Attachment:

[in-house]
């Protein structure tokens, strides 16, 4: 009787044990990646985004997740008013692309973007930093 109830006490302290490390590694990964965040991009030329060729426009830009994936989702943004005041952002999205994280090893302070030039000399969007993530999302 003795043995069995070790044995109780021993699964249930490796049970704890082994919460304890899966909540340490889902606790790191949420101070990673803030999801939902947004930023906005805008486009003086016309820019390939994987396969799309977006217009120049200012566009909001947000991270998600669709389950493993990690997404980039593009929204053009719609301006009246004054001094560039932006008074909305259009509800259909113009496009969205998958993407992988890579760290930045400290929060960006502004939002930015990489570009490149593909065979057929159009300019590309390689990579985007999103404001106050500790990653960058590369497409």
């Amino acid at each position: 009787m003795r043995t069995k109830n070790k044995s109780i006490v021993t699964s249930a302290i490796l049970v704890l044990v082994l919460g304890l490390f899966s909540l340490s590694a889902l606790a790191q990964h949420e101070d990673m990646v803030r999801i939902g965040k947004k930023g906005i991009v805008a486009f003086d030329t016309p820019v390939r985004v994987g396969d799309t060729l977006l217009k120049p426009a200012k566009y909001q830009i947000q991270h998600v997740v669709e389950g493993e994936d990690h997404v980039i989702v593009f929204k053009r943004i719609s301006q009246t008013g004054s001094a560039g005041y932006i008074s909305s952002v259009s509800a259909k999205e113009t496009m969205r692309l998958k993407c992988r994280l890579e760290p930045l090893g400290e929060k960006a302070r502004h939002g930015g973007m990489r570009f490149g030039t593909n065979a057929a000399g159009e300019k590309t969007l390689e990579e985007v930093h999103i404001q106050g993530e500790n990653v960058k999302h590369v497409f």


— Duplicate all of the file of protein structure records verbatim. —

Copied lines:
[in-house]
């Protein structure tokens, strides 16, 4: 009787044990990646985004997740008013692309973007930093 109830006490302290490390590694990964965040991009030329060729426009830009994936989702943004005041952002999205994280090893302070030039000399969007993530999302 003795043995069995070790044995109780021993699964249930490796049970704890082994919460304890899966909540340490889902606790790191949420101070990673803030999801939902947004930023906005805008486009003086016309820019390939994987396969799309977006217009120049200012566009909001947000991270998600669709389950493993990690997404980039593009929204053009719609301006009246004054001094560039932006008074909305259009509800259909113009496009969205998958993407992988890579760290930045400290929060960006502004939002930015990489570009490149593909065979057929159009300019590309390689990579985007999103404001106050500790990653960058590369497409």
């Amino acid at each position: 009787m003795r043995t069995k109830n070790k044995s109780i006490v021993t699964s249930a302290i490796l049970v704890l044990v082994l919460g304890l490390f899966s909540l340490s590694a889902l606790a790191q990964h949420e101070d990673m990646v803030r999801i939902g965040k947004k930023g906005i991009v805008a486009f003086d030329t016309p820019v390939r985004v994987g396969d799309t060729l977006l217009k120049p426009a200012k566009y909001q830009i947000q991270h998600v997740v669709e389950g493993e994936d990690h997404v980039i989702v593009f929204k053009r943004i719609s301006q009246t008013g004054s001094a560039g005041y932006i008074s909305s952002v259009s509800a259909k999205e113009t496009m969205r692309l998958k993407c992988r994280l890579e760290p930045l090893g400290e929060k960006a302070r502004h939002g930015g973007m990489r570009f490149g030039t593909n065979a057929a000399g159009e300019k590309t969007l390689e990579e985007v930093h999103i404001q106050g993530e500790n990653v960058k999302h590369v497409f």